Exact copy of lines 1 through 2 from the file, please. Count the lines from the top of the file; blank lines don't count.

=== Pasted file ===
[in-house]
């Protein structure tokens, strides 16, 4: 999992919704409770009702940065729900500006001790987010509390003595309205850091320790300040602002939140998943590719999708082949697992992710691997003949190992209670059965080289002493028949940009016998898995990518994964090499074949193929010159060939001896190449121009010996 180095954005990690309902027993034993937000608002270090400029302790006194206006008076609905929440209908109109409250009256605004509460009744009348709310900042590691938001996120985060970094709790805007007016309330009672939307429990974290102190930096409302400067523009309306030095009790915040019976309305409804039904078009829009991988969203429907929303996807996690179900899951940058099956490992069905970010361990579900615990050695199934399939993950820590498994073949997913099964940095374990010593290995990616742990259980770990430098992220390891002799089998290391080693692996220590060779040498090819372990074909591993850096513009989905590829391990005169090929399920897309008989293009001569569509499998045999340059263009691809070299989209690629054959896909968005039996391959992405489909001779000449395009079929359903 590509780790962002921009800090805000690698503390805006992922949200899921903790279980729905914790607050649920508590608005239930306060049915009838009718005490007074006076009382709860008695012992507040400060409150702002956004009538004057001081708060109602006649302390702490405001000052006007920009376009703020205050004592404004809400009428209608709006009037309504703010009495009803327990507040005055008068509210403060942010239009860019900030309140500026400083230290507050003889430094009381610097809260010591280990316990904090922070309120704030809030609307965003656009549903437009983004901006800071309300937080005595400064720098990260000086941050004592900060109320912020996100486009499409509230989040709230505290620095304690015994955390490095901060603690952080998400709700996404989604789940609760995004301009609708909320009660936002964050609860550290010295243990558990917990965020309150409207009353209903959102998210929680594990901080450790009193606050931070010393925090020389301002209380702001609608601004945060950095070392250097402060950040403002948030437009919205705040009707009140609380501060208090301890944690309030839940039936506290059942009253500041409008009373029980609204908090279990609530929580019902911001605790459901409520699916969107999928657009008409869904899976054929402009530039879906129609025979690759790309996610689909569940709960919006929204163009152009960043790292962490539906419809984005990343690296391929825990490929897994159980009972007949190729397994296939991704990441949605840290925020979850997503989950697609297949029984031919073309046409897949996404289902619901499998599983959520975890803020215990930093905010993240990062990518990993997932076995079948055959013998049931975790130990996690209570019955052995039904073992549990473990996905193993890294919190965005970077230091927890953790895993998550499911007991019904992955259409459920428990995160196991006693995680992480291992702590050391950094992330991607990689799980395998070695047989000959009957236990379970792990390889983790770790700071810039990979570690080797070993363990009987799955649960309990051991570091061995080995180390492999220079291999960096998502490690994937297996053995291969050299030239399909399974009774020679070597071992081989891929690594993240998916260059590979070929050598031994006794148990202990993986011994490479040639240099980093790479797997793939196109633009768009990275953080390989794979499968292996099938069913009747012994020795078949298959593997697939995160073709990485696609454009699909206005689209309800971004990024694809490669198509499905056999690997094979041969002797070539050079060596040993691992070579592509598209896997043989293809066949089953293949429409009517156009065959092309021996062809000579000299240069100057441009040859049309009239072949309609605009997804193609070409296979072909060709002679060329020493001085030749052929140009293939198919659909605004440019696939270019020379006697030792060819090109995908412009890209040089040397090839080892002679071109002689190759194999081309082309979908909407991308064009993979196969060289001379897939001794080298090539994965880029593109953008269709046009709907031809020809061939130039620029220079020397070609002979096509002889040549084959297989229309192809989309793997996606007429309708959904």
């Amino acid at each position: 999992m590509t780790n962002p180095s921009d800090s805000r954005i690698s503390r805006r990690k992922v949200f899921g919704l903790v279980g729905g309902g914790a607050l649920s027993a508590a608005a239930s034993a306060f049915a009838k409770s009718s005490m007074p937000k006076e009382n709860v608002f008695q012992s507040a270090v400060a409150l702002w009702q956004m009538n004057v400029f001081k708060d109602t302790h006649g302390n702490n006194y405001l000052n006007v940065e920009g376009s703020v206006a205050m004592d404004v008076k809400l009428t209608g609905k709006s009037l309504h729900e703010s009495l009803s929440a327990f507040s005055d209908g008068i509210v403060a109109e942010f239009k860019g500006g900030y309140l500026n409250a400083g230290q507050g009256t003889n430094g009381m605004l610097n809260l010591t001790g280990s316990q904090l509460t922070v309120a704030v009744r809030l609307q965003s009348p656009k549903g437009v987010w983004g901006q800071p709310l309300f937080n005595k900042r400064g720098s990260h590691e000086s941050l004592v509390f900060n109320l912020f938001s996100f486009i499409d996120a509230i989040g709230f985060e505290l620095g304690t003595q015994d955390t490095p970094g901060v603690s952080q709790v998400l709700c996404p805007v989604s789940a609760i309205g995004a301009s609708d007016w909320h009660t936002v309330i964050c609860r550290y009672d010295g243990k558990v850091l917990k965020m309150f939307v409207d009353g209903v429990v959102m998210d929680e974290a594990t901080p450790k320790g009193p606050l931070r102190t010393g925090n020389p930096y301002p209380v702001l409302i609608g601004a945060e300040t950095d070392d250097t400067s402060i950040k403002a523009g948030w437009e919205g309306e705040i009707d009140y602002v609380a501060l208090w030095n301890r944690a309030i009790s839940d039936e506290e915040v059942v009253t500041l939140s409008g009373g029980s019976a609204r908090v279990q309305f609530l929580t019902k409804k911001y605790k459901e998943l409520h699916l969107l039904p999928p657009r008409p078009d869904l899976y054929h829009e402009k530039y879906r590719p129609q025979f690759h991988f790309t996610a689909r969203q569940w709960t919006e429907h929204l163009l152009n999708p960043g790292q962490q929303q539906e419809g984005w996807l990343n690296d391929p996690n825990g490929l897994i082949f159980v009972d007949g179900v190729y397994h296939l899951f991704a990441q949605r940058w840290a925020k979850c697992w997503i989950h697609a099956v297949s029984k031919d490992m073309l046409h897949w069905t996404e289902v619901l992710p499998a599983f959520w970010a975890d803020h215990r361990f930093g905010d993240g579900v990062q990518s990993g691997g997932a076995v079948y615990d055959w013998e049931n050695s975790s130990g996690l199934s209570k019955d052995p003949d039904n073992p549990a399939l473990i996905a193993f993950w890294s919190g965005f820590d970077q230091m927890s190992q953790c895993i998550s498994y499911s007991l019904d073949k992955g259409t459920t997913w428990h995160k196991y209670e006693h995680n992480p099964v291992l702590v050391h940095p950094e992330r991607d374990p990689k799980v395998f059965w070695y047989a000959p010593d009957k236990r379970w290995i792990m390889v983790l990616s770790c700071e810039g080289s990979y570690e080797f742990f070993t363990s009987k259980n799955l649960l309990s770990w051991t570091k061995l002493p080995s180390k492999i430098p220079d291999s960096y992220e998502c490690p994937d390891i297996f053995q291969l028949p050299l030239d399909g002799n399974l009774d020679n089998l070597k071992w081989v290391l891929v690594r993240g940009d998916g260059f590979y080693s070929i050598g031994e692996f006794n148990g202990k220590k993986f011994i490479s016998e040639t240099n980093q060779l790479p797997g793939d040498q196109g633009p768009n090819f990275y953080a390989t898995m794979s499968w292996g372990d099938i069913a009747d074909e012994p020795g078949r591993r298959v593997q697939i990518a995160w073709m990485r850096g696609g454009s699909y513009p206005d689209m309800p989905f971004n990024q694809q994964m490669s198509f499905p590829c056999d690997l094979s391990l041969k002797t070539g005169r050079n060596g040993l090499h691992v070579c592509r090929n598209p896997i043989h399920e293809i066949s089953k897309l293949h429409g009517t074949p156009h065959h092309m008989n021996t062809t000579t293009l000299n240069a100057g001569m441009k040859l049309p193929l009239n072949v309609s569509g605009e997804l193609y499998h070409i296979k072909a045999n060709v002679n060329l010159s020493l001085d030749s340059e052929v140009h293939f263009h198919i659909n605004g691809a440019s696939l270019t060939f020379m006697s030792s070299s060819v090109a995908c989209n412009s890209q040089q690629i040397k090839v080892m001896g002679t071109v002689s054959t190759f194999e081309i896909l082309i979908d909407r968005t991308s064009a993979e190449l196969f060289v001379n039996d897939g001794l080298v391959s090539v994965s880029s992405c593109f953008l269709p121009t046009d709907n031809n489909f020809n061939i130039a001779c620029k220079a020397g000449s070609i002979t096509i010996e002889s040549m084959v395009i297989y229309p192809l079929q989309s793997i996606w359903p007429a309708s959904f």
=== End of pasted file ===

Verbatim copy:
[in-house]
């Protein structure tokens, strides 16, 4: 999992919704409770009702940065729900500006001790987010509390003595309205850091320790300040602002939140998943590719999708082949697992992710691997003949190992209670059965080289002493028949940009016998898995990518994964090499074949193929010159060939001896190449121009010996 180095954005990690309902027993034993937000608002270090400029302790006194206006008076609905929440209908109109409250009256605004509460009744009348709310900042590691938001996120985060970094709790805007007016309330009672939307429990974290102190930096409302400067523009309306030095009790915040019976309305409804039904078009829009991988969203429907929303996807996690179900899951940058099956490992069905970010361990579900615990050695199934399939993950820590498994073949997913099964940095374990010593290995990616742990259980770990430098992220390891002799089998290391080693692996220590060779040498090819372990074909591993850096513009989905590829391990005169090929399920897309008989293009001569569509499998045999340059263009691809070299989209690629054959896909968005039996391959992405489909001779000449395009079929359903 590509780790962002921009800090805000690698503390805006992922949200899921903790279980729905914790607050649920508590608005239930306060049915009838009718005490007074006076009382709860008695012992507040400060409150702002956004009538004057001081708060109602006649302390702490405001000052006007920009376009703020205050004592404004809400009428209608709006009037309504703010009495009803327990507040005055008068509210403060942010239009860019900030309140500026400083230290507050003889430094009381610097809260010591280990316990904090922070309120704030809030609307965003656009549903437009983004901006800071309300937080005595400064720098990260000086941050004592900060109320912020996100486009499409509230989040709230505290620095304690015994955390490095901060603690952080998400709700996404989604789940609760995004301009609708909320009660936002964050609860550290010295243990558990917990965020309150409207009353209903959102998210929680594990901080450790009193606050931070010393925090020389301002209380702001609608601004945060950095070392250097402060950040403002948030437009919205705040009707009140609380501060208090301890944690309030839940039936506290059942009253500041409008009373029980609204908090279990609530929580019902911001605790459901409520699916969107999928657009008409869904899976054929402009530039879906129609025979690759790309996610689909569940709960919006929204163009152009960043790292962490539906419809984005990343690296391929825990490929897994159980009972007949190729397994296939991704990441949605840290925020979850997503989950697609297949029984031919073309046409897949996404289902619901499998599983959520975890803020215990930093905010993240990062990518990993997932076995079948055959013998049931975790130990996690209570019955052995039904073992549990473990996905193993890294919190965005970077230091927890953790895993998550499911007991019904992955259409459920428990995160196991006693995680992480291992702590050391950094992330991607990689799980395998070695047989000959009957236990379970792990390889983790770790700071810039990979570690080797070993363990009987799955649960309990051991570091061995080995180390492999220079291999960096998502490690994937297996053995291969050299030239399909399974009774020679070597071992081989891929690594993240998916260059590979070929050598031994006794148990202990993986011994490479040639240099980093790479797997793939196109633009768009990275953080390989794979499968292996099938069913009747012994020795078949298959593997697939995160073709990485696609454009699909206005689209309800971004990024694809490669198509499905056999690997094979041969002797070539050079060596040993691992070579592509598209896997043989293809066949089953293949429409009517156009065959092309021996062809000579000299240069100057441009040859049309009239072949309609605009997804193609070409296979072909060709002679060329020493001085030749052929140009293939198919659909605004440019696939270019020379006697030792060819090109995908412009890209040089040397090839080892002679071109002689190759194999081309082309979908909407991308064009993979196969060289001379897939001794080298090539994965880029593109953008269709046009709907031809020809061939130039620029220079020397070609002979096509002889040549084959297989229309192809989309793997996606007429309708959904």